This conversation is getting really meaty.
Let's consider one thing.
Sooner or later, _someone_ is going to create a classification that will
stick in the history books, regardless of how distasteful that might
sound. It might take 5 years, 20, or 100, but it will happen, and
eventually we will all be quite dead, and unable to object.
Power and control - I have no answer to this, but will we as
technological artists (note I'm not using NM, as I'm talking more
broadly), come to some social contract regarding our own
taxonomies/classifications, or Powers forbid, announce a 'Movement'? In
this project, there will have to be a lot of negotiation and compromise
if we are to define ourselves (hopefully quite broadly). If not, the
'we' who are historians and curators will classify the technological
genres in the artists' stead.
I know several historians who are in the gates getting ready to do just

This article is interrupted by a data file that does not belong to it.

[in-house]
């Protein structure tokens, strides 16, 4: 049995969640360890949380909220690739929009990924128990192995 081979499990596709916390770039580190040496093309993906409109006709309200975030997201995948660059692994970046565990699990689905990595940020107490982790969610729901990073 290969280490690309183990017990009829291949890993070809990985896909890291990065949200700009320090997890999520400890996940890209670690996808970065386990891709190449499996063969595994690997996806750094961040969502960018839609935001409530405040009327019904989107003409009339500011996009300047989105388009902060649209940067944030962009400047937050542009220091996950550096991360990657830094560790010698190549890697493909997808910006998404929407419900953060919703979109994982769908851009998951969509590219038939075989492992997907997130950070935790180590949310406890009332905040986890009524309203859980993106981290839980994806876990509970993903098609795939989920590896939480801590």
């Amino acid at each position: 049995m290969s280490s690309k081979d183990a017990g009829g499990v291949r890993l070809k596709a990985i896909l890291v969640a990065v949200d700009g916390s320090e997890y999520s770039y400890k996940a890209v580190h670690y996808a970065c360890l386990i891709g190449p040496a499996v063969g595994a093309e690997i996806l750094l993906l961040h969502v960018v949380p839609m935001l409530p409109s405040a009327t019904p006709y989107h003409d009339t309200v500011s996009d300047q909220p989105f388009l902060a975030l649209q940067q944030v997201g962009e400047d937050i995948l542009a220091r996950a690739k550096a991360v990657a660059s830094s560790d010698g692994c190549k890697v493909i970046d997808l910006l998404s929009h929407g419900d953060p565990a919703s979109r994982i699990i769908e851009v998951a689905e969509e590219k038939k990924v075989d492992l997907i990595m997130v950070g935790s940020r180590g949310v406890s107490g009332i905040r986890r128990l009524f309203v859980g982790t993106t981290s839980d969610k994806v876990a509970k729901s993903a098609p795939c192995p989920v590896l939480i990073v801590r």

this. And when they publish, that's that, or at least as more of them
publish, it will become more of a fait accompli. The pin will be
through the thorax of the butterfly.
Some of you may object to this, and to an extent, so do I. However,
this is historiography, and are we going to be Smithsons or Bierstadts
(shaping the terrain, or masterfully representing it)?
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From: Curating digital art - www.newmedia.sunderland.ac.uk/crumb/
[mailto:[log in to unmask]] On Behalf Of Ivan Pope
Sent: Monday, September 06, 2004 10:20 AM
To: [log in to unmask]
Subject: Re: power/control
> Subject: power/control
> While conceding that, of course, taxonomies are made in the
> service of power and control, simply to imagine that we can
> dispense with them seems to me to be problematic. I suggest
> the alternative is not the occupation of some space beyond
> the control of categories and so on
Personally, I've been waiting for this discussion to get to grips with
taxonomies, rather than with discussion of terms such as 'new media' and
I guess if we are discussing taxonomies we should discuss the taxonomy
our field and not get bogged down in the 'is new media a good term for
is there a better term'.
The problem with taxonomies is that they require some groundwork and
that that groundwork be generally accepted, and then that there be some
of categorising entries into that taxonomy. Do we really want to go down
that formal route?
What could a taxonomy be for the field that Crumb covers?